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Commissioner Rebecca Dye’s Malcom McLean Award Acceptance Remarks

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Thank you very much!

To receive this award is a great honor. Thank you.

Eighty-five years ago, in North Carolina, a young man, only three years out of high school, took the $120 he’d saved in that time and bought a second-hand truck.

That purchase began a career that changed the world.

To be associated with Malcom McLean and his legacy, through this award, is both profoundly humbling and a great personal honor.

So, I want to begin by thanking the Association of Bi-State Motor Carriers, Lisa Yakomin and Tom Heimgartner, the Bi-State executive board, (that includes you, Bob Leef!) and everyone involved in the selection. I deeply appreciate it.

I regret that Bi-State’s late president Jeff Bader, who passed away in April, isn’t with us today.

But I’m pleased that Gerilyn Bader could be here.

And I am delighted that Sam Ruda and Beth Rooney from the Port Authority of New York and New Jersey are also here today. Beth and I have been friends for a long time, and I, like you, depend on her advice and judgment.

As well as John Nardi of the New York Shipping Association, Chris Rotondo from the Federal Motor Carriers Safety Administration, and State Assemblyman Jamel Holley representing District 20.

For someone who has spent the past several years encouraging industry leaders to sit down together and grapple with their common commercial challenges, it’s great to see so many representatives from the intermodal trucking sector, equipment providers, New York and New Jersey marine terminal operators, and shipping lines here together.

When you look at online lists of famous North Carolinians, you’ll find plenty of sports stars – especially, but not exclusively, UNC basketball stars! — musicians and singers, writers and actors.

Unfortunately, those lists typically fail to mention the visionary trucker who had such a profound impact on world commerce, international freight transportation and global economic growth.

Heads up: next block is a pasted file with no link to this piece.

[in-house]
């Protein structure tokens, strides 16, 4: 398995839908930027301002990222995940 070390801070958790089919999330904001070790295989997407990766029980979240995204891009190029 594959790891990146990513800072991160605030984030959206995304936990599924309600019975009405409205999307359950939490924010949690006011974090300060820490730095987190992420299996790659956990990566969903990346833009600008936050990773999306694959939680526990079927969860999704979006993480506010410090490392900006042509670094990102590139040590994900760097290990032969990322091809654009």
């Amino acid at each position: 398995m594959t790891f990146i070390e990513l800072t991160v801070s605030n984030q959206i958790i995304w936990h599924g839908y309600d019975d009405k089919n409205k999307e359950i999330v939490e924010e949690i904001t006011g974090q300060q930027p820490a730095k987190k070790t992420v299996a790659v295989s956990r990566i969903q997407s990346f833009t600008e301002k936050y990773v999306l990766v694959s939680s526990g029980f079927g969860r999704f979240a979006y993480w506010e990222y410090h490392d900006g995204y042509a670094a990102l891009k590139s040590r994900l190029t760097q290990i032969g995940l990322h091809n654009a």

Malcom McLean reinvented the shipping industry and intermodal transportation, first in the United States, and ultimately across the globe.

But, outside container shipping and drayage trucking, his transformative contribution is mostly unnoticed in the wider world.

That, I suppose, is the difference between being a media celebrity and an innovative business genius. Between image and lasting impact.

Using a relatively simple, Technology – the container – to link trucking with shipping and rail service, he revolutionized the international freight delivery system.

It began with a load of export cotton hauled from Fayetteville, North Carolina to New Jersey.

Waiting all day for his cargo to be loaded, Malcom McLean asked himself why such a time-consuming and labor-intensive process was necessary.

There must be a better way he concluded. And found one.

There must be a better way.

That’s a thought worth keeping in mind as we examine the challenges we face today in intermodal shipping — challenges to making our international freight delivery system more productive, agile, and adaptable.

My experience has convinced me that cross-industry engagement by industry leaders is the most important part in finding a “better way.”

Direct, personal engagement among leaders of the industries that Malcom McLean’s containerization concept linked together can produce a “better way” that boosts the performance and competitiveness of our Nation’s international freight delivery system.

In that respect, I owe this award to you, the industry leaders who volunteered your time and expertise in the efforts I’ve led to develop commercial solutions to various international shipping challenges.

Some of those leaders are here today. So, thank you!

And thank you to the many shippers, drayage trucking companies, logistics firms, equipment providers, shipping lines, terminal operators, logistics firms and others who contributed so much to the Commission’s supply chain innovation teams, and to our recent demurrage and detention investigation.

I couldn’t do it without you.

Finally, thanks again to the Association of Bi-State Motor Carriers for this amazing award.

Thank you for everything!